Transcranial Magnetic Stimulation (TMS) is a non-invasive procedure that uses magnetic fields to stimulate specific areas of the brain. Doing so can improve symptoms of various mental health conditions, such as depression, anxiety, and obsessive-compulsive disorder (OCD). But how does TMS affect brain function and activity? This blog will explore the science behind TMS and its effects on the brain.
How TMS Works
TMS delivers short, powerful magnetic pulses to specific areas of the brain. These pulses generate electrical currents that stimulate brain nerve cells (neurons). The stimulation is localized to the targeted area, meaning it does not affect other brain regions. TMS can be delivered to different areas of the brain depending on the condition being treated. For example, it is commonly used to stimulate the left prefrontal cortex for depression.
TMS and Brain Activity
TMS can modulate brain activity in several ways:
- It can increase or decrease neuronal activity depending on the frequency of the magnetic pulses. High-frequency TMS (rTMS) is used to increase neuronal activity, while low-frequency TMS (lfTMS) is used to decrease activity.
- TMS can modulate the connectivity between different brain regions. By stimulating one area of the brain, TMS can strengthen or weaken the connections between that area and other regions.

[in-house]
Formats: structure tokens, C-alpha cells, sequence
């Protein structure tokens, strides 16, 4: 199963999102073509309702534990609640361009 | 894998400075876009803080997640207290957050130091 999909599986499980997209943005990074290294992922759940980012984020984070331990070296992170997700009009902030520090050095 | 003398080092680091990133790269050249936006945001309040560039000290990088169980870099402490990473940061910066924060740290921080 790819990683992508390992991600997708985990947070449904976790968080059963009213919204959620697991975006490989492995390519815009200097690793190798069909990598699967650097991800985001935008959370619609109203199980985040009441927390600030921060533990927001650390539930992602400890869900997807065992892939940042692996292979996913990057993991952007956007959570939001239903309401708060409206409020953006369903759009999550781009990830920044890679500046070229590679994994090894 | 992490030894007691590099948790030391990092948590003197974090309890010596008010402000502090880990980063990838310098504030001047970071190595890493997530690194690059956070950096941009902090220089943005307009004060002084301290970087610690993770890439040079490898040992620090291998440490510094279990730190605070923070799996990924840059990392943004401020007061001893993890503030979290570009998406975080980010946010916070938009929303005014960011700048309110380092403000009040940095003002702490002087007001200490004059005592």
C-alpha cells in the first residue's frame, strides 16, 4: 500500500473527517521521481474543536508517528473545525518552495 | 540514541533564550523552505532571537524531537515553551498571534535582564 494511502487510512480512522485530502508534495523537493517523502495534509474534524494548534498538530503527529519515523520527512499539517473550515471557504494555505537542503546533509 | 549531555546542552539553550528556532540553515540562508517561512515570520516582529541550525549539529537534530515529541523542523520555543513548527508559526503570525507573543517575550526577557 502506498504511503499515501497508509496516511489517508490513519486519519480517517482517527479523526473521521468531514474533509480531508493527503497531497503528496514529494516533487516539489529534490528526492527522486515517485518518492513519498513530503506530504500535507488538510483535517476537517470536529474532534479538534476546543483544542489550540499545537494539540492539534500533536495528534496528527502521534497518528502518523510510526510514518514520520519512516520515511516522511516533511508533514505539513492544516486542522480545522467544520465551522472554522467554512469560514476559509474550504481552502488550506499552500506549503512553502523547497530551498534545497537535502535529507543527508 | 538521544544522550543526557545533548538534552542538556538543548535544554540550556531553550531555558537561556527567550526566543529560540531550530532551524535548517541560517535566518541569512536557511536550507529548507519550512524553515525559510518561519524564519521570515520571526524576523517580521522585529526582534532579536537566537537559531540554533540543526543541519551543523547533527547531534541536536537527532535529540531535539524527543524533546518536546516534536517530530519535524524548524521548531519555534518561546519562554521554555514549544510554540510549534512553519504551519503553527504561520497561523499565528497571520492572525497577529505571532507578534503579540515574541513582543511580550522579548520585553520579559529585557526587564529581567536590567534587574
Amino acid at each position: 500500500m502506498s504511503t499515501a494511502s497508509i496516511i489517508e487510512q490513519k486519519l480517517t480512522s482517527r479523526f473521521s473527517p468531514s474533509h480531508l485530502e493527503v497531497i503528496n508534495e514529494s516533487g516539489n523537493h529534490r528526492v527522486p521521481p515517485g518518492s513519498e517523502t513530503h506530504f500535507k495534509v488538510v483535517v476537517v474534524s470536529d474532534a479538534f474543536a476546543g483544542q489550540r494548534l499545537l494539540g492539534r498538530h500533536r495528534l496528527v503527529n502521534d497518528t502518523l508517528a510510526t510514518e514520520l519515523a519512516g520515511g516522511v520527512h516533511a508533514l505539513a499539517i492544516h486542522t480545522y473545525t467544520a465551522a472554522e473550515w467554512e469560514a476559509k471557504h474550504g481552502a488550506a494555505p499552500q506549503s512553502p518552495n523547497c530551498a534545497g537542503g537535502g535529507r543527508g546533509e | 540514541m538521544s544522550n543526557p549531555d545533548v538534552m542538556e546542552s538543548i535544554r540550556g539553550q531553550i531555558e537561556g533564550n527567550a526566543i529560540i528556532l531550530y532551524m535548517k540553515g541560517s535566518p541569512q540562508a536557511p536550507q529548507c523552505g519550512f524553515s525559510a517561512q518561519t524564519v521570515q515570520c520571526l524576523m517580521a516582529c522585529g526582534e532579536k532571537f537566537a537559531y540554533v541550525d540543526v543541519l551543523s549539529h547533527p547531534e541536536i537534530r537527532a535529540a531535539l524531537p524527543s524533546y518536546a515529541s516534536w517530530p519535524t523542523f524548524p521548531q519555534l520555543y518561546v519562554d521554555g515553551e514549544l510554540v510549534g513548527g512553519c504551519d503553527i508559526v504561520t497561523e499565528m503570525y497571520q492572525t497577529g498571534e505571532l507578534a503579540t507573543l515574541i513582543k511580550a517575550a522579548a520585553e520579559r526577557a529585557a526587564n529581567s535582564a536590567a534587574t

- TMS can induce plasticity in the brain, changing the structure and function of neural networks over time.
TMS and Depression
One of the most well-established uses of TMS is for treating depression. TMS has been shown to increase neuronal activity in the left prefrontal cortex, which is known to be underactive in depressed individuals. By doing so, it can improve mood, reduce symptoms of depression, and enhance cognitive function. In addition, TMS can also modulate the connectivity between the prefrontal cortex and other brain regions involved in emotional processing, such as the amygdala. This may contribute to the anti-depressant effects of TMS.
TMS and Anxiety/OCD
TMS has also shown promise for the treatment of anxiety and OCD. In anxiety disorders, TMS can reduce amygdala activity and increase prefrontal cortex activity, which can help regulate emotional responses. In OCD, TMS can modulate activity in the cortico-striatal-thalamo-cortical circuit, which is thought to be dysregulated in the disorder. By doing so, it can reduce symptoms of obsessions and compulsions.
TMS is a powerful tool for modulating brain function and activity. Delivering targeted magnetic pulses to specific brain areas can increase or decrease neuronal activity, modulate connectivity, and induce plasticity. These effects can lead to therapeutic benefits for various mental health conditions, including depression, anxiety, and OCD. If you’re interested in learning more about how TMS can help you, contact the Center for Integrative Psychiatry today.